Assuming Qatar emerges from the crisis with its ability to independently chart its own course and emotions have calmed, Sheikh Tamim’s challenge will be the transformation of the wave of nationalism into a form of sustainable support for his regime. “In the marketed image of Qatar, all Qataris accept being ruled by the Emir, and always have done. In the idealized vision of Qatar, the image projected to the outside world, there is no politicking, there are not always even clear positions on international affairs, except a position defined by security, development and prosperity… Yet this idealized narrative obscures a more complicated and interesting history, a history that lies just beneath the five-star hotels, international news channels and premium airport lounges. Qataris themselves have not forgotten this history,” noted Qatar scholar Allen J. Fromherz.

The notion that Qatar can be exempted from waves of political change is embedded not only in the Gulf state’s approach to support of opposition forces everywhere else and hard-hitting news coverage of everyone but itself, but also in its approach to education. The attraction of top Western universities such as Georgetown and Northwest to Doha’s Education City is to ensure that Qataris have internationally marketable skills and can connect to the global community. It is not in Fromherz’s words “to create a larger ruling class that is a source of criticism of the ruling Al-Thani family.” As a result, there is a dearth of critical histories, analysis, and literature that offers an alternative perspective on official Qatari mythology.

Qatari poet Muhammad Ibn al-Dheeb al-Ajami realized that when he was sentenced in November 2011 to life in prison in what legal and human rights activists said was a “grossly unfair trial that flagrantly violates the right to free expression” on charges of “inciting the overthrow of the ruling regime.” His sentence was subsequently reduced to 15 years in prison. Al-Ajami’s crime appeared to be a poem that he wrote, as well as his earlier recitation of poems that included passages disparaging senior members of Qatar’s ruling family. The poem was entitled “Tunisian Jasmine”. It celebrated the overthrow of Tunisian president Zine El Abidine Ben Ali.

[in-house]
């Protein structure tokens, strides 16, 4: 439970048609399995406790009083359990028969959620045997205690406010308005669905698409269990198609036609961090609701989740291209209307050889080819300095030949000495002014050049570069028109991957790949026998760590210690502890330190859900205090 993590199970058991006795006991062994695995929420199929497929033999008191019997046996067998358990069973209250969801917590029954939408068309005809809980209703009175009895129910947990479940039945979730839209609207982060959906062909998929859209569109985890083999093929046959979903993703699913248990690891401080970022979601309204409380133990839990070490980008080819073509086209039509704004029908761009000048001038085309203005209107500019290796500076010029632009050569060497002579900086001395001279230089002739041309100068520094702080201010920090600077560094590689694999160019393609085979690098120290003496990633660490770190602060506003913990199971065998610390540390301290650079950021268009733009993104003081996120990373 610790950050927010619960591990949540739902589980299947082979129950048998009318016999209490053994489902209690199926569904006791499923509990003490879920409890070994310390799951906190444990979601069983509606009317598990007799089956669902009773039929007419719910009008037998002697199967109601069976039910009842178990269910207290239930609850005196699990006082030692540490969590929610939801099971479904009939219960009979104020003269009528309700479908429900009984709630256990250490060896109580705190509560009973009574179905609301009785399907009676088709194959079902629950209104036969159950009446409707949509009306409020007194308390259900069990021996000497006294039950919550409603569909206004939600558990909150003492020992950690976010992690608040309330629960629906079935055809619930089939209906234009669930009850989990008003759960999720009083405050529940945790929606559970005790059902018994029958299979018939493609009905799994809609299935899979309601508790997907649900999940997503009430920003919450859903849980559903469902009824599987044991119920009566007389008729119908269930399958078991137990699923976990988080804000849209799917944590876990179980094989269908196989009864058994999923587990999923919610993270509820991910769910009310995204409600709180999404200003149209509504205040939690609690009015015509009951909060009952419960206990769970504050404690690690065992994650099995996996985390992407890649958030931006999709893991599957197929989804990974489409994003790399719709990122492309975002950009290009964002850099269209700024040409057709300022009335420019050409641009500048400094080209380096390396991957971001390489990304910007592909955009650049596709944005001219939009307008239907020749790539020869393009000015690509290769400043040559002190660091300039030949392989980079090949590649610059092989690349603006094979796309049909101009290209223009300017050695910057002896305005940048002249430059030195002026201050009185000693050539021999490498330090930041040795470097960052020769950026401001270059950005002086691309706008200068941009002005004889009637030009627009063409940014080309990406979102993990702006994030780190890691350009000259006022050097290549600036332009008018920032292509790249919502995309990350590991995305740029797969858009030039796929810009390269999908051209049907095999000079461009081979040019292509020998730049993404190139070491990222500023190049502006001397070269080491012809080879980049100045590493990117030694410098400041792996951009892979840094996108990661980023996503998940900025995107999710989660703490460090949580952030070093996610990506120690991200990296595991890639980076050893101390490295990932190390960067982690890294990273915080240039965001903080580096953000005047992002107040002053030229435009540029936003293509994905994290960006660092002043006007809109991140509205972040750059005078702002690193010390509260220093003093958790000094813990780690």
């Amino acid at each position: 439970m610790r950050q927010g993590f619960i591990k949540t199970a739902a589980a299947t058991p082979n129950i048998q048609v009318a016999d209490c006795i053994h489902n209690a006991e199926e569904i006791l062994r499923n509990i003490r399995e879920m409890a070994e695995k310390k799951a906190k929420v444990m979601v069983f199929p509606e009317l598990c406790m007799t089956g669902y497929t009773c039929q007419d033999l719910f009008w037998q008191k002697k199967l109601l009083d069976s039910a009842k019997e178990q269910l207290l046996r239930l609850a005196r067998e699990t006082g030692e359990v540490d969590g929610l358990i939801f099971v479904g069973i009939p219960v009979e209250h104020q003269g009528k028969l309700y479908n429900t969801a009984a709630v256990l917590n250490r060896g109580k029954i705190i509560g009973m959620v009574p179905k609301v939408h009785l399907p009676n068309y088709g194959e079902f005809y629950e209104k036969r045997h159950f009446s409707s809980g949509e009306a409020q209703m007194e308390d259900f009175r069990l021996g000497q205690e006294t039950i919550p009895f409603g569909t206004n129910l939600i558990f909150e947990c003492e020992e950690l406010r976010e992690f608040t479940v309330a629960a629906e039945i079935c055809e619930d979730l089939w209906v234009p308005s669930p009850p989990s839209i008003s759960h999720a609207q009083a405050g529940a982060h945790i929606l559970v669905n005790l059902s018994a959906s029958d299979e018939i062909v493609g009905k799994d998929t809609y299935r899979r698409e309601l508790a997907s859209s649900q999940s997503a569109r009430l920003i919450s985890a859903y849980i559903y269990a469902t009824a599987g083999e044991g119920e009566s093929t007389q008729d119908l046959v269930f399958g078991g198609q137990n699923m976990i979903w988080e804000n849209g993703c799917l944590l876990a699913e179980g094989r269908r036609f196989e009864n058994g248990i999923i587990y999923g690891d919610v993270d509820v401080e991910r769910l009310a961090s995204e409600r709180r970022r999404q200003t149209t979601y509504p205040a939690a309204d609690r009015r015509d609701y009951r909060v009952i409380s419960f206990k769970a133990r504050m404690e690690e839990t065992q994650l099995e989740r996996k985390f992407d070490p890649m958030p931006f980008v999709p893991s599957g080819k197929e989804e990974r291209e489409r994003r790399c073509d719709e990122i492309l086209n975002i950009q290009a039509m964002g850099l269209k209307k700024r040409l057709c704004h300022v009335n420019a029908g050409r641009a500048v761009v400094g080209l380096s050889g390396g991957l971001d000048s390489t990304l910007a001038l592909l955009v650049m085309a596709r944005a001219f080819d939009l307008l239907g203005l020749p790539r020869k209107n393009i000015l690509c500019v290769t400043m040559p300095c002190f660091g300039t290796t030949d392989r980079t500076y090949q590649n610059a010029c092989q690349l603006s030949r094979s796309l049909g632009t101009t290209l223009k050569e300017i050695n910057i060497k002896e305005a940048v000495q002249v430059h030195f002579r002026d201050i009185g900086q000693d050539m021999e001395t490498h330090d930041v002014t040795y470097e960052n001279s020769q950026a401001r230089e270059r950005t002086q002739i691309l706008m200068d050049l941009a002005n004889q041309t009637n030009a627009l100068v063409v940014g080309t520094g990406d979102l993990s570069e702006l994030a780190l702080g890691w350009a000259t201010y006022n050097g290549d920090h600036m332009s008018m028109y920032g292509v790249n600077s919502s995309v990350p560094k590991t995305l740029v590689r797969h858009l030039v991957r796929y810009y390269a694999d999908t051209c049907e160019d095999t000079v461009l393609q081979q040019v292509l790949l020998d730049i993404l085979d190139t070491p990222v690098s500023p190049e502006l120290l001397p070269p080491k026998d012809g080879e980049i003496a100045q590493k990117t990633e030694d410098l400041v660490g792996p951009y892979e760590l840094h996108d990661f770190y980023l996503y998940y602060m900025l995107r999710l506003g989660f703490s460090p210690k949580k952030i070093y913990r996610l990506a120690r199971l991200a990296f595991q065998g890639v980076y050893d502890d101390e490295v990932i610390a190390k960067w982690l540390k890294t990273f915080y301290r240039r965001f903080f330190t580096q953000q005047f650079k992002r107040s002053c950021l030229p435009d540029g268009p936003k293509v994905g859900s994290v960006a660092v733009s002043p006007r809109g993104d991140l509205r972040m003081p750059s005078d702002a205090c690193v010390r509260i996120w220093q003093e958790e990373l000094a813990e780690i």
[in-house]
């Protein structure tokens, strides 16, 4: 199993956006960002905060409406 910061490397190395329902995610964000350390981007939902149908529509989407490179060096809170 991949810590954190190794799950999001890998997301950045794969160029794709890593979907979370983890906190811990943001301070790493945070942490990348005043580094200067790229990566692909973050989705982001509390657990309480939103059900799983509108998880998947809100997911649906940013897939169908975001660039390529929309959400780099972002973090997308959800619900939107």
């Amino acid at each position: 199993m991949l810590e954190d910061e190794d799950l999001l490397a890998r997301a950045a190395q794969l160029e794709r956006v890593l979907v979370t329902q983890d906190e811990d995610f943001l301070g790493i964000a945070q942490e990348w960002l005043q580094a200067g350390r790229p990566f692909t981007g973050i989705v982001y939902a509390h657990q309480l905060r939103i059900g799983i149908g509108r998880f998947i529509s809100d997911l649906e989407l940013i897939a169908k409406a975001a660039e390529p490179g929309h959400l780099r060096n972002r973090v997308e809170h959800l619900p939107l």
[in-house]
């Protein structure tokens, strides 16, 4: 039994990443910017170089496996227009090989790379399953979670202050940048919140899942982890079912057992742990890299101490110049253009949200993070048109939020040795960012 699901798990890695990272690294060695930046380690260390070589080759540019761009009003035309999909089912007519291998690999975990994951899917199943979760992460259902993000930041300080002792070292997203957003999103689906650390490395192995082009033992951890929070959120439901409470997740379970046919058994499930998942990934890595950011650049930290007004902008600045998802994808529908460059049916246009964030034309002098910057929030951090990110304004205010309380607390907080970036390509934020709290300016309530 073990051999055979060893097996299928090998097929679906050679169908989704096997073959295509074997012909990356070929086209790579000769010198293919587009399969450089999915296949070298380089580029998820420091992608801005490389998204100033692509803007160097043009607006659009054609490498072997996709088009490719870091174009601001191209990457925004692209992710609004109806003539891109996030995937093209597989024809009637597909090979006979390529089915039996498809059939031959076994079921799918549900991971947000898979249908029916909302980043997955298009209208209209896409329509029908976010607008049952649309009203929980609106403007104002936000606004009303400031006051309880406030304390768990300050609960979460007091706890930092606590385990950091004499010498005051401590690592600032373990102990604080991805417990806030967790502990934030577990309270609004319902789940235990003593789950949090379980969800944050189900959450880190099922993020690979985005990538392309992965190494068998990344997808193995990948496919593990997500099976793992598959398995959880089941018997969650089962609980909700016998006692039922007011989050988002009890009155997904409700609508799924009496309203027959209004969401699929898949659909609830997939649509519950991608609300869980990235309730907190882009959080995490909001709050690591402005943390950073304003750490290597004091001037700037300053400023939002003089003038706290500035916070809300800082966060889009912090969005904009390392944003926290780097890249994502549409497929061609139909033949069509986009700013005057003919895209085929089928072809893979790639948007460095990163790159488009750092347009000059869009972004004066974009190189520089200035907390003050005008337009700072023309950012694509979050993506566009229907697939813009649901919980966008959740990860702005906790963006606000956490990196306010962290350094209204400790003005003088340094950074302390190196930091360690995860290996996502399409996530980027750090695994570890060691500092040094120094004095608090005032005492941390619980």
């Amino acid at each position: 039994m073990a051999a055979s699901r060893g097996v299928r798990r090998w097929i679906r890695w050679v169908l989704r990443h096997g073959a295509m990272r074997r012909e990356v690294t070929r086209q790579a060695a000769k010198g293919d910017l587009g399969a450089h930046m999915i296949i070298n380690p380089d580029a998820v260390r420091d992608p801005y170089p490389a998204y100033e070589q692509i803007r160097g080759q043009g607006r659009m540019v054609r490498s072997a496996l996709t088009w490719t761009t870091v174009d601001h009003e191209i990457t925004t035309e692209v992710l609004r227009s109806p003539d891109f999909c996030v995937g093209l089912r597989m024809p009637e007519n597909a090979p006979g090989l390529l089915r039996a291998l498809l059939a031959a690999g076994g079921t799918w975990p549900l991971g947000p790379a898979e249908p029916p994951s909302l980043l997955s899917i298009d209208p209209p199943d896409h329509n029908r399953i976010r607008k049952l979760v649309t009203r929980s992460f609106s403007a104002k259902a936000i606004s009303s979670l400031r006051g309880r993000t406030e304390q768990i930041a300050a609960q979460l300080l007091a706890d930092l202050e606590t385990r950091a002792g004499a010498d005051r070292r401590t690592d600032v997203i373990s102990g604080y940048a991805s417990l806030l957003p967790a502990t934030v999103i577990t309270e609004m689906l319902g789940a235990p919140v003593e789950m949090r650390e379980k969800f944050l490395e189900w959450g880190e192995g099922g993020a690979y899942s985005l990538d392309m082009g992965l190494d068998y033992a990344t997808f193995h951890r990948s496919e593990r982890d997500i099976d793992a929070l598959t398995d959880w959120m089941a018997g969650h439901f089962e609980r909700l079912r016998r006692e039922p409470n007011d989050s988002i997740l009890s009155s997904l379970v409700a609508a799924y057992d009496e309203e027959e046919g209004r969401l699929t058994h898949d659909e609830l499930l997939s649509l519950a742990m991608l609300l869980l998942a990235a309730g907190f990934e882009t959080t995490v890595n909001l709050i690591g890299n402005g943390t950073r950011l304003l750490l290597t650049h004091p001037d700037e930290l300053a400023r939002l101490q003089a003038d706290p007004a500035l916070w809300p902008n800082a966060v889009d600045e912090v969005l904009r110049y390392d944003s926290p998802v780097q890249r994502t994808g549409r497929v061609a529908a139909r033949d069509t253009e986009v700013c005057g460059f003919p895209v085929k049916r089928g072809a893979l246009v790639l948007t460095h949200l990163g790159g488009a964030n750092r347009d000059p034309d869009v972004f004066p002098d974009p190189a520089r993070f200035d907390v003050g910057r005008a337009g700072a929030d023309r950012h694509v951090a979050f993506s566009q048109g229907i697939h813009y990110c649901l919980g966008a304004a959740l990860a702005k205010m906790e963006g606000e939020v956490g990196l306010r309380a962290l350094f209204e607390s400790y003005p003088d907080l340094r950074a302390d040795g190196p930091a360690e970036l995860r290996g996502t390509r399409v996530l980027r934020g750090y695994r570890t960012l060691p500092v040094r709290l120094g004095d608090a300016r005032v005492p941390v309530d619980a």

Al Ajami’s sentencing coincided with Qatar getting its own albeit limited taste of the fallout of the year’s popular uprisings with conservative Qataris organizing online boycotts of the state-owned telecommunications company as well as Qatar Airways and in a few cases publicly questioning the ruler’s authority to issue decrees. The protests were largely connected to concerns related to the Gulf state’s hosting of the 2022 World Cup, including cost, a significant rise in the number of migrant workers, being exposed to criticism of the country’s labour regime and human rights record, and the risk of having to make concessions on public mores and the consumption of alcohol to accommodate fans. Conservative Qataris worry that an increasing number of their compatriots, often dressed in full-length robes, the Gulf’s national dress, would drink publicly in hotels and bars. “It is a taboo in Qatar to see somebody wearing the national dress and drinking,” said Hassan Al Ibrahim, a Qatari commentator. Some Qataris were also critical of Qatar’s support of the Brotherhood.